Kids and food:
10 tips for parents
By April Speck, Coordinator,
Clinton County Healthy Hometown Coalition
GOOD NEWS! You do not have to have a degree in nutrition to raise healthy kids. Following some basic guidelines can help you encourage your kids to eat properly, maintain a healthy weight, and create healthy habits that will help ensure a productive lifestyle.
Here are 10 key rules by which one should live:
1. Parents control the supply lines. You decide which foods to buy and when to serve them. Though kids will pester their parents for less nutritious foods, adults should be in control when deciding which foods are regularly stocked in the house.
2. From the foods you offer, kids get to choose what they will eat or whether to eat at all. However, young people should have some input into the things on the menu. Parents need to schedule regular meal and snack times in order to establish a routine.
3. Quit the “clean-plate club.” Let kids stop eating when they feel they’ve had enough. Lots of parents grew up under the clean-plate rule, but that approach doesn’t help kids respond to their own bodies when they feel full.
4. Start creating habits when the children are young. Food preferences are developed early in life, so offer a variety of foods.
Likes and dislikes begin forming even when kids are babies. You may need to serve a new food on several different occasions for a child to accept it.
5. Rewrite the kids’ menu. Who says kids only want to eat hot dogs, pizza, burgers, and macaroni and cheese? When eating out, let your kids try new foods. They may surprise even you with their willingness to experiment.
6. Drink calories count. Soda and other sweetened drinks add extra calories and hinder the progress to good nutrition. Water and milk are the best drinks for kids. Juice is fine when it’s 100 percent natural, but kids don’t need much of it. Recommendations are four to six ounces a day for preschoolers.
7. Sweets have their place. Occasional sweets are fine, but don’t turn dessert into the main reason for eating dinner. When dessert is the prize for eating dinner, kids naturally place more value on the cupcake than the broccoli.
8. Food is not love. Find better ways to say “I love you.” When foods are used to reward kids and show affection, they may start using food to cope with stress or other emotions.
9. Kids do as you do. Be a role model and eat in a healthy manner yourself. When trying to teach good eating habits, try to set the best examples possible. Choose nutritious snacks, eat at the table, and don’t skip meals.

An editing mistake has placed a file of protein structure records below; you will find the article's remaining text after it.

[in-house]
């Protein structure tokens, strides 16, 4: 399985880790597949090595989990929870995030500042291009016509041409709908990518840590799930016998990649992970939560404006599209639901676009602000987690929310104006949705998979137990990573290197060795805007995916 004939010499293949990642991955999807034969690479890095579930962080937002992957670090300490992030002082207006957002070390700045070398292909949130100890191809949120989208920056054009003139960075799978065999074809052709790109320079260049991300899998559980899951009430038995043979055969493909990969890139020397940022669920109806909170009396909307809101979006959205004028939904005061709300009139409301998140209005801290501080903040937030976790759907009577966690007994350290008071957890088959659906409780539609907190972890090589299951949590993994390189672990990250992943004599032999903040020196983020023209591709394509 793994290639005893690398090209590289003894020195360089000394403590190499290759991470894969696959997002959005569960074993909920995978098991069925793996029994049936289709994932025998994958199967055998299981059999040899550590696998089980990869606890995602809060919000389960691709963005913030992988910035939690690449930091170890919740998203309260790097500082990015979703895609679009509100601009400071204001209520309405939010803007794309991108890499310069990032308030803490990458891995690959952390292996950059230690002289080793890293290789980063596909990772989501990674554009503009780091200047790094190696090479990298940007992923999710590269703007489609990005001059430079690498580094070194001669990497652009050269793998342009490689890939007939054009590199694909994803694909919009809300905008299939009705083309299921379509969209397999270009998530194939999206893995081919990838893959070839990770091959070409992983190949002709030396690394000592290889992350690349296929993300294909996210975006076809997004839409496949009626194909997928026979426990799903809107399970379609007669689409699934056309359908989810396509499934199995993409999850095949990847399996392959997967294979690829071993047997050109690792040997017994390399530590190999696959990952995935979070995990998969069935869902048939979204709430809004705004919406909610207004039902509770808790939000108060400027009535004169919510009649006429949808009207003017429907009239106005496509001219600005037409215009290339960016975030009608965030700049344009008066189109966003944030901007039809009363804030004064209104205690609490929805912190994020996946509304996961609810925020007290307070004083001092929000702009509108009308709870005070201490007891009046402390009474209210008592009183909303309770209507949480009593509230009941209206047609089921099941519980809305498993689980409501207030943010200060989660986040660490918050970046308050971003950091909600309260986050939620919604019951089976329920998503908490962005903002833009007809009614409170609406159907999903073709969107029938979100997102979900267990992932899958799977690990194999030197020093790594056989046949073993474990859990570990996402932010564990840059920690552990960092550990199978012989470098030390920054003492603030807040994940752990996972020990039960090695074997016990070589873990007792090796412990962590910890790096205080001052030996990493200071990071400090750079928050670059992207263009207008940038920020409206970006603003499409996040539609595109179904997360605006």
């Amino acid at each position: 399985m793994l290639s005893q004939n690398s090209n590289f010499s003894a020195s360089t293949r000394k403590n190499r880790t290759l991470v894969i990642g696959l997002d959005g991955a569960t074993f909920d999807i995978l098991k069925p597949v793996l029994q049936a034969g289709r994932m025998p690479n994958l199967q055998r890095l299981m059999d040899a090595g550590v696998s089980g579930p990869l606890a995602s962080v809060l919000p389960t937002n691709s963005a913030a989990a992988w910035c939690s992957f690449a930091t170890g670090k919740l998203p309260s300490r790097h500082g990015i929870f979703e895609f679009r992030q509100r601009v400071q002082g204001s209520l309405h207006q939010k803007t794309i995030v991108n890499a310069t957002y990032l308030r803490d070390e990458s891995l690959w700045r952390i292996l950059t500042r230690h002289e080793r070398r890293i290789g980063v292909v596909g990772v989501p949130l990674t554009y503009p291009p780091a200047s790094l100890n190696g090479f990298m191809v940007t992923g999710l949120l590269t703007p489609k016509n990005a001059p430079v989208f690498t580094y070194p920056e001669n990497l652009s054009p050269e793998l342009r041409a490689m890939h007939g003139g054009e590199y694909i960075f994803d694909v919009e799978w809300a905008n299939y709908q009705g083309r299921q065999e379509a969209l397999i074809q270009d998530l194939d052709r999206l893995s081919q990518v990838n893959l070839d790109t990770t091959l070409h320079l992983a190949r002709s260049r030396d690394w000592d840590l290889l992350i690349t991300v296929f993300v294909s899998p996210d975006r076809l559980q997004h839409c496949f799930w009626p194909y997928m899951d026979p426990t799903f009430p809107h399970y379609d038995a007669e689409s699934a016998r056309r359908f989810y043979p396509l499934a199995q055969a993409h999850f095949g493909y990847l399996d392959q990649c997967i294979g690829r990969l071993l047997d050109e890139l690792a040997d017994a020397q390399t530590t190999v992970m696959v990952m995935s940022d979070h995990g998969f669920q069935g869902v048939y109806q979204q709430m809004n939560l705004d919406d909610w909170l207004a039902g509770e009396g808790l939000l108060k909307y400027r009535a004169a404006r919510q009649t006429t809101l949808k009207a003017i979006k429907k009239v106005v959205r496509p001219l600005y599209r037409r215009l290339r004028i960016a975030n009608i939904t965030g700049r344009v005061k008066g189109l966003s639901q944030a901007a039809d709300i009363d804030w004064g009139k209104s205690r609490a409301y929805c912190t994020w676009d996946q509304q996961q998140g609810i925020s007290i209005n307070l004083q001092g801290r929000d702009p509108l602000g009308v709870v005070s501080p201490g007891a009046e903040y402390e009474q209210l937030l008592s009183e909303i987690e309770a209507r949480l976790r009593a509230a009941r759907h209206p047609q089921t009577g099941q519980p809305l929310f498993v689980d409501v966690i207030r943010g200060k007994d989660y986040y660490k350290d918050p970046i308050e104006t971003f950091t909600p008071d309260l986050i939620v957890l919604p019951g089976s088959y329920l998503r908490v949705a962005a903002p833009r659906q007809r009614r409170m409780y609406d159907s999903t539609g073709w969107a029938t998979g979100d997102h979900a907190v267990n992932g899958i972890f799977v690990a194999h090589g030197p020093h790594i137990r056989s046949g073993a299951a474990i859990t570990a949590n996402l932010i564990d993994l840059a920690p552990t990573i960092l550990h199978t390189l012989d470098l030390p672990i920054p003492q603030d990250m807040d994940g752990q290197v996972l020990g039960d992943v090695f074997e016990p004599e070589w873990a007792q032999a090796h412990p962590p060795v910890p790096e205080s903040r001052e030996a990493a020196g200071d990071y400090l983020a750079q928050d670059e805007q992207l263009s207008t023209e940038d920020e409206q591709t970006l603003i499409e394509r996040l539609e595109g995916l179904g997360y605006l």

10. Limit TV and computer time. In this manner, you’ll avoid mindless snacking and encourage activity. Research has shown that kids who reduce TV-watching also reduce their percentage of body fat. When TV and computer time are limited, they’ll find more active things to do. In addition, limiting “screen time” allows more time to be active together.
Hometown Coalition Events
Run for the Roses
Healthy Hometown’s 5K Run for the Roses, 1K Family Fun Run/Walk, and Health Fair are scheduled for Saturday, May 3rd at Mountain View Park. Registration will begin at 8:30 am and the events starting at 9:00 am. Registration forms are available at all schools and at the Welcome Center. You may also obtain a registration form by emailing April Speck at firstname.lastname@example.org. In addition, the Clinton County News will provide registration forms in each of the issues two weeks prior to the event.
All of the funds raised will go toward new playground equipment for Mountain View Park. All Clinton County students will run or walk for free!! For more information contact April Speck at 606-387-2051 or email.
Volunteer youth walkers always needed
Healthy Hometown is always seeking youth volunteers to go walk at AES with elementary students between 7:20-7:45 am.
We are also seeking more youth volunteers to go to ECC every Tuesday during 2nd period intervention to facilitate Take 10!
Students who walk at AES or go to ECC will get volunteer hours that will count on college applications.
Coalition meeting is April 24
The Healthy Hometown Coalition will meet Thursday, April 24th 1:00 pm at Clinton County Board of Education with special guests.
For more information contact Healthy Hometown Coordinator, April Speck by calling 606-387-2051, or by email at: email@example.com
Healthy Hometown is working toward a “healthy” Clinton County.